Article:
Tim Armstrong’s ill-considered comment about the reasons why his company’s health care costs are so high serves as a cautionary tale for anyone who might actually trust the management of corporate America.
The chief executive officer of AOL came under fire earlier this month after trying to explain to employees why their retirement benefits would be cut.
In 2012, Armstrong said, “We had two AOL-ers that had distressed babies that were born that we paid a million dollars each to make sure those babies were OK in general. And those are the things that add up into our benefits cost. So when we had the first decision about what benefits to cut because of the increased health care costs, we made the decision, and I made the decision to basically change the 401K plan.”
Of all the outrage expressed at Armstrong for blaming innocent infants for his fiscal management or lack thereof, the most poignant came from the mother of one of those “distressed babies.”
Deanna Fei, whose husband works for AOL, wrote a passionate, yet factual, critique of Armstrong’s comment that was posted Feb. 9 at Slate.com.
You see, one of those “distressed babies” is her daughter, who was born in October 2012.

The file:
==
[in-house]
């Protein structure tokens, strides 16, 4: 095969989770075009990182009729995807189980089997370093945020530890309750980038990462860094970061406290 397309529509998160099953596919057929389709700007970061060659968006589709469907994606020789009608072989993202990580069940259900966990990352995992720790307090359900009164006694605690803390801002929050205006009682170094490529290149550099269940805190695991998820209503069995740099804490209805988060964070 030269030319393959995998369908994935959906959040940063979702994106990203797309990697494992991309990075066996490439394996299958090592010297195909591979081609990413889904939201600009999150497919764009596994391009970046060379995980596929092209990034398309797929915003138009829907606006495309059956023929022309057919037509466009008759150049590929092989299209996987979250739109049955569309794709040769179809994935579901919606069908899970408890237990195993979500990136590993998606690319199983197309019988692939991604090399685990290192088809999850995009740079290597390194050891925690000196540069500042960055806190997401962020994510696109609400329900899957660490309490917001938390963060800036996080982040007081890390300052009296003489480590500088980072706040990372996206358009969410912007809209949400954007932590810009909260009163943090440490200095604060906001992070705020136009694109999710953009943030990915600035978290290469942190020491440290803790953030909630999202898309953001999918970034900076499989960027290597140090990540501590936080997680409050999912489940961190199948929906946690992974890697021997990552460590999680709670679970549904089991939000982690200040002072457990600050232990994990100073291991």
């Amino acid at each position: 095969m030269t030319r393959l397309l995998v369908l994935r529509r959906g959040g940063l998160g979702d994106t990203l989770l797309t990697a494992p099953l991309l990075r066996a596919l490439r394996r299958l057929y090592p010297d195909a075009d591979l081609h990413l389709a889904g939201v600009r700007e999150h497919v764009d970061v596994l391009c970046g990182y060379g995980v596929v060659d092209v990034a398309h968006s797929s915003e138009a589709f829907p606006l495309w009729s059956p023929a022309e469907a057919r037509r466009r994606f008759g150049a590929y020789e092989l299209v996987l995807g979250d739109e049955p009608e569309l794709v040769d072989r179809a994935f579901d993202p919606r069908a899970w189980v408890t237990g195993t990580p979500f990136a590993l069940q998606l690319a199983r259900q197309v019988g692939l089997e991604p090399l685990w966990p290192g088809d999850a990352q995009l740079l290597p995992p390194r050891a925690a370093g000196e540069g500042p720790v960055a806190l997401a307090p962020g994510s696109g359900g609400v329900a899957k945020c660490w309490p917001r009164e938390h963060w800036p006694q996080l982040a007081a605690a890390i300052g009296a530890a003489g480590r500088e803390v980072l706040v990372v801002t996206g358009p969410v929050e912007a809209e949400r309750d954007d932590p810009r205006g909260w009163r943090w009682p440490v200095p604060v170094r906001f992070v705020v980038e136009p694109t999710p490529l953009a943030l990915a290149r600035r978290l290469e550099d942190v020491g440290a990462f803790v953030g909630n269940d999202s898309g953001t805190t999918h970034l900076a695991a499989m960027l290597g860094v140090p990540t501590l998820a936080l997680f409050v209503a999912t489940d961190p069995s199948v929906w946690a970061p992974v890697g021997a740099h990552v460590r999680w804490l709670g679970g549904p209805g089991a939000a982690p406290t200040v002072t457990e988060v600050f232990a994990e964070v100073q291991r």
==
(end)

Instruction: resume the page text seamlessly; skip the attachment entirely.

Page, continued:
The little girl came into the world by emergency Caesarian section and weighed only one pound, nine ounces when she was placed in an incubator in neonatal intensive care. She would spend three months there fighting for her life before her parents could finally take her home.
Of course, the bills range into the high-six figures, Fei says. But she doesn’t rail against Armstrong’s numbers. She rails against Armstrong’s numbness.
“I take issue with how he reduced my daughter to a ‘distressed baby’ who cost the company too much money,” Fei wrote. “How he blamed the saving of her life for his decision to scale back employee benefits. How he exposed the most searing experience of our lives, one that my husband and I still struggle to discuss with anyone but each other, for no other purpose than an absurd justification for corporate cost-cutting.”
Armstrong is indicative of the mentality that likens laborers to mere office furniture, more computers, more desks, more chairs. Under business leaders such as Armstrong, who only sees employee benefits as a burden on his bottom line instead as an incentive to attract top-notch talent, the phrase “human resources” is nothing but a cruel joke.
You see, as agonizing as cutbacks, layoffs, furloughs and all the other financial hardships workers endure when budgets tighten are, the most humiliating, demeaning cut of all is the cut of being marginalized to less than human by so-called managers safely in the cocoons made possible by their six- and seven-figure salaries.
Armstrong made $12 million in 2012. And, as Fei pointed out, he chose to make his “distressed babies” comment and slash employee benefits “on the very day that he touted the best quarterly earnings in years.”
Perhaps it shouldn’t surprise us that a man who knows so little about the human condition would fail to see the irony in that.